The measures and agreements included in the package by the Government of India were by no means complete or adequate to meet the concerns of Bangladesh. A lot more could have been done. But the package, on the whole, had the potentiality of turning around the relations between the two countries and pushing further upward the high trajectory on which these relations were put during Sheikh Hasina’s visit to India. But this would have been possible only if the package would have been maintained intact and no major component of it was withdrawn or diluted. Unfortunately, what transpired just on the eve of the Prime Minister’s visit detracted significantly from the overall impact and the transformative character of the package. We will come to this a little later. The four important components of the original package were:

(a) Reduction of the Negative List of products for import from Bangladesh;

(b) Protocol to the Boundary Agreement;

(c) The Agreement for Sharing of the waters of the Teesta and Feni Rivers; and,

(d) The Framework Agreement on Cooperation for Development.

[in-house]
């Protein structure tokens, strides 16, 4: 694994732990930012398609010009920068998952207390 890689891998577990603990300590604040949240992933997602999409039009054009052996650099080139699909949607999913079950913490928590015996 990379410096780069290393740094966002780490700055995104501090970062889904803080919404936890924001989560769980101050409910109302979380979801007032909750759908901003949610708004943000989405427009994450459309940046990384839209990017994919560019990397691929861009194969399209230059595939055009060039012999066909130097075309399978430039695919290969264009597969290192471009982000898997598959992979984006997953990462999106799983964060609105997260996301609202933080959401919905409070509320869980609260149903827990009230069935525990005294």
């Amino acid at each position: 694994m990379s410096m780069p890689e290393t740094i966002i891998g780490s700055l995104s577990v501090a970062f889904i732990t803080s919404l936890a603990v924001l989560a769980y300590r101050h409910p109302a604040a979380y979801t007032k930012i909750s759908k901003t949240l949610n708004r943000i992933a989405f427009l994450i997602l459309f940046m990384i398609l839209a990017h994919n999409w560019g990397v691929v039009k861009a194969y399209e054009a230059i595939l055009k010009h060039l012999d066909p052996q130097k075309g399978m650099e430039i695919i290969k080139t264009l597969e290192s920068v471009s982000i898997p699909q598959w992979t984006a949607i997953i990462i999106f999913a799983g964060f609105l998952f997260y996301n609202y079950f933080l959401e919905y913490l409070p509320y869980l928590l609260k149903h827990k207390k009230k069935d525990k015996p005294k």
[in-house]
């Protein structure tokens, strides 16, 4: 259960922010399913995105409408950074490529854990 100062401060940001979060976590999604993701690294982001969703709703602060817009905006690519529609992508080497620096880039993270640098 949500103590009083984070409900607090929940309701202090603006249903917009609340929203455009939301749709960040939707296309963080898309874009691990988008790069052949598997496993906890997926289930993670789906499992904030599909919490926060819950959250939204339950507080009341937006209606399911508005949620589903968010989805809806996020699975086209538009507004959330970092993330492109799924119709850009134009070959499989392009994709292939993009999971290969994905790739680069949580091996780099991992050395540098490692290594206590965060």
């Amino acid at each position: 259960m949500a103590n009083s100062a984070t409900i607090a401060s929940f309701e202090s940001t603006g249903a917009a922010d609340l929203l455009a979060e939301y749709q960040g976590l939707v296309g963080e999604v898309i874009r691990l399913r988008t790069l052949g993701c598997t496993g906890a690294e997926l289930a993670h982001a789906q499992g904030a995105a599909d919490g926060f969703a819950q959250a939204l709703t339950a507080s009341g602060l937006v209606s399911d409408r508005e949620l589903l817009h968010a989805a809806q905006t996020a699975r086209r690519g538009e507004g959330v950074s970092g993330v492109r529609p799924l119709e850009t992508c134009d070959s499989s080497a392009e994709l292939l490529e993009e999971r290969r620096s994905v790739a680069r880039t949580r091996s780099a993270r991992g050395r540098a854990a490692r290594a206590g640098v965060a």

(a) Negative List:

The Government of India took a major step forward in meeting the concern of Bangladesh regarding the widening trade gap between the two countries by removing all the 46 textile lines, which are of interest to Bangladesh, from India’s Negative List for the least developed countries (LDCs) under the provisions of SAFTA. A notification to this effect was issued on the day of the Prime Minister’s visit to Dhaka, which will enable these items to be imported duty-free into India. Bangladesh has recently demonstrated its capacity to capture an increasing space in the Indian market. Over the last five years, its exports to India increased five-fold and have now reached the level of 500 million dollars. After the Government of India increased the tariff quota for certain textile items from eight million tonnes to 10 million tonnes, Bangladeshi exporters utilised 7.5 million tonnes of the quota during the first seven months of the year for which it was granted, thus holding out the promise of exceeding the enhanced quota. Now with the duty-free and restriction-free entry of all the textile items in which Bangladesh had indicated export interest, there is no doubt that the exports will further expand.